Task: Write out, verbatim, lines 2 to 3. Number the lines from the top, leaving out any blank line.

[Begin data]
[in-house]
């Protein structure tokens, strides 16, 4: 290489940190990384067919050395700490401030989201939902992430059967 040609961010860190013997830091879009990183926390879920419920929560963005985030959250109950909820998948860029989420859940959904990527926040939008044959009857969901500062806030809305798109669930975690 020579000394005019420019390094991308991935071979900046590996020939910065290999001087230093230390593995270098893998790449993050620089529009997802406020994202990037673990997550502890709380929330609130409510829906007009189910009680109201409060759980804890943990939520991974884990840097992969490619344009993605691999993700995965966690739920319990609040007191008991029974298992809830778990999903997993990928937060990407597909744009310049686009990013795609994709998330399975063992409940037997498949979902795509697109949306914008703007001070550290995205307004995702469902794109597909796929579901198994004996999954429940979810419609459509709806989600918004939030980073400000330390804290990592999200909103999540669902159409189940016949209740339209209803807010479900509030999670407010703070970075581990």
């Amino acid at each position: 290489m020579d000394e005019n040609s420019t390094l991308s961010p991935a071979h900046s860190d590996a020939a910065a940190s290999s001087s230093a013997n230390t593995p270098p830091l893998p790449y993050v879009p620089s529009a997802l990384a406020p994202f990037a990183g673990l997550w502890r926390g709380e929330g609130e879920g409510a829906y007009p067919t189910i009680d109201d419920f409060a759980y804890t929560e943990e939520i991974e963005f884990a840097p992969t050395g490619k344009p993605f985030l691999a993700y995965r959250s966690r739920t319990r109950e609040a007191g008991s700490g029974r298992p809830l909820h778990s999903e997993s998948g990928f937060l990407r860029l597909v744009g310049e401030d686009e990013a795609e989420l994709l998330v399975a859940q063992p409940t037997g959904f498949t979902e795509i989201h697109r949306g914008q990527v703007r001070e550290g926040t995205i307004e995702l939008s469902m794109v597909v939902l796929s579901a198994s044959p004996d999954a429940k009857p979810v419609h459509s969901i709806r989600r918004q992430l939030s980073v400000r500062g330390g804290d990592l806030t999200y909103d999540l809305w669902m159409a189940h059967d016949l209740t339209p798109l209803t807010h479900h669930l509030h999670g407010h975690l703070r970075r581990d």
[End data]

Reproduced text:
């Protein structure tokens, strides 16, 4: 290489940190990384067919050395700490401030989201939902992430059967 040609961010860190013997830091879009990183926390879920419920929560963005985030959250109950909820998948860029989420859940959904990527926040939008044959009857969901500062806030809305798109669930975690 020579000394005019420019390094991308991935071979900046590996020939910065290999001087230093230390593995270098893998790449993050620089529009997802406020994202990037673990997550502890709380929330609130409510829906007009189910009680109201409060759980804890943990939520991974884990840097992969490619344009993605691999993700995965966690739920319990609040007191008991029974298992809830778990999903997993990928937060990407597909744009310049686009990013795609994709998330399975063992409940037997498949979902795509697109949306914008703007001070550290995205307004995702469902794109597909796929579901198994004996999954429940979810419609459509709806989600918004939030980073400000330390804290990592999200909103999540669902159409189940016949209740339209209803807010479900509030999670407010703070970075581990």
């Amino acid at each position: 290489m020579d000394e005019n040609s420019t390094l991308s961010p991935a071979h900046s860190d590996a020939a910065a940190s290999s001087s230093a013997n230390t593995p270098p830091l893998p790449y993050v879009p620089s529009a997802l990384a406020p994202f990037a990183g673990l997550w502890r926390g709380e929330g609130e879920g409510a829906y007009p067919t189910i009680d109201d419920f409060a759980y804890t929560e943990e939520i991974e963005f884990a840097p992969t050395g490619k344009p993605f985030l691999a993700y995965r959250s966690r739920t319990r109950e609040a007191g008991s700490g029974r298992p809830l909820h778990s999903e997993s998948g990928f937060l990407r860029l597909v744009g310049e401030d686009e990013a795609e989420l994709l998330v399975a859940q063992p409940t037997g959904f498949t979902e795509i989201h697109r949306g914008q990527v703007r001070e550290g926040t995205i307004e995702l939008s469902m794109v597909v939902l796929s579901a198994s044959p004996d999954a429940k009857p979810v419609h459509s969901i709806r989600r918004q992430l939030s980073v400000r500062g330390g804290d990592l806030t999200y909103d999540l809305w669902m159409a189940h059967d016949l209740t339209p798109l209803t807010h479900h669930l509030h999670g407010h975690l703070r970075r581990d």